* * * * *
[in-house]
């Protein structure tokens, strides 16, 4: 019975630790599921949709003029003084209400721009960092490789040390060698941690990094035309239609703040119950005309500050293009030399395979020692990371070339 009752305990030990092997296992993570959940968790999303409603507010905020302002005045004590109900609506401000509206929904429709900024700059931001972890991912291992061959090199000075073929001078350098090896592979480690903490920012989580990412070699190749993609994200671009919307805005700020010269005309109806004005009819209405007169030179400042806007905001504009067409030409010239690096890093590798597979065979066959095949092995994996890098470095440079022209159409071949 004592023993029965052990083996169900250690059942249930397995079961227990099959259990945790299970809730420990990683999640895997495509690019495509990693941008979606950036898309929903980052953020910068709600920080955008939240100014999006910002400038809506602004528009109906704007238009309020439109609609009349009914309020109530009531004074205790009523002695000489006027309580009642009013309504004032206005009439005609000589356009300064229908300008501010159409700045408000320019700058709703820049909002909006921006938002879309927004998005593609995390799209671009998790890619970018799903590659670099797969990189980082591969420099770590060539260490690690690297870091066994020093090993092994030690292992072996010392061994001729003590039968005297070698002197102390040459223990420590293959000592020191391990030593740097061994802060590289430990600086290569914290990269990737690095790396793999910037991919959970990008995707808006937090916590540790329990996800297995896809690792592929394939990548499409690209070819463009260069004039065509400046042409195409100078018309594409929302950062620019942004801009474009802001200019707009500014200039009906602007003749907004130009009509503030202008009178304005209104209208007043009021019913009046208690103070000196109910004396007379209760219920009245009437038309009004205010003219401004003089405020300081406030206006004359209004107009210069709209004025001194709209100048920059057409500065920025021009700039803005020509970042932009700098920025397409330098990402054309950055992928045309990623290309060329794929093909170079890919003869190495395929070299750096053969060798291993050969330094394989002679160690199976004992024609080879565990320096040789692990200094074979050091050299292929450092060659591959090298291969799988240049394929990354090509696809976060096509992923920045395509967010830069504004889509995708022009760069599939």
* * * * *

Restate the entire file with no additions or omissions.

[in-house]
């Protein structure tokens, strides 16, 4: 019975630790599921949709003029003084209400721009960092490789040390060698941690990094035309239609703040119950005309500050293009030399395979020692990371070339 009752305990030990092997296992993570959940968790999303409603507010905020302002005045004590109900609506401000509206929904429709900024700059931001972890991912291992061959090199000075073929001078350098090896592979480690903490920012989580990412070699190749993609994200671009919307805005700020010269005309109806004005009819209405007169030179400042806007905001504009067409030409010239690096890093590798597979065979066959095949092995994996890098470095440079022209159409071949 004592023993029965052990083996169900250690059942249930397995079961227990099959259990945790299970809730420990990683999640895997495509690019495509990693941008979606950036898309929903980052953020910068709600920080955008939240100014999006910002400038809506602004528009109906704007238009309020439109609609009349009914309020109530009531004074205790009523002695000489006027309580009642009013309504004032206005009439005609000589356009300064229908300008501010159409700045408000320019700058709703820049909002909006921006938002879309927004998005593609995390799209671009998790890619970018799903590659670099797969990189980082591969420099770590060539260490690690690297870091066994020093090993092994030690292992072996010392061994001729003590039968005297070698002197102390040459223990420590293959000592020191391990030593740097061994802060590289430990600086290569914290990269990737690095790396793999910037991919959970990008995707808006937090916590540790329990996800297995896809690792592929394939990548499409690209070819463009260069004039065509400046042409195409100078018309594409929302950062620019942004801009474009802001200019707009500014200039009906602007003749907004130009009509503030202008009178304005209104209208007043009021019913009046208690103070000196109910004396007379209760219920009245009437038309009004205010003219401004003089405020300081406030206006004359209004107009210069709209004025001194709209100048920059057409500065920025021009700039803005020509970042932009700098920025397409330098990402054309950055992928045309990623290309060329794929093909170079890919003869190495395929070299750096053969060798291993050969330094394989002679160690199976004992024609080879565990320096040789692990200094074979050091050299292929450092060659591959090298291969799988240049394929990354090509696809976060096509992923920045395509967010830069504004889509995708022009760069599939």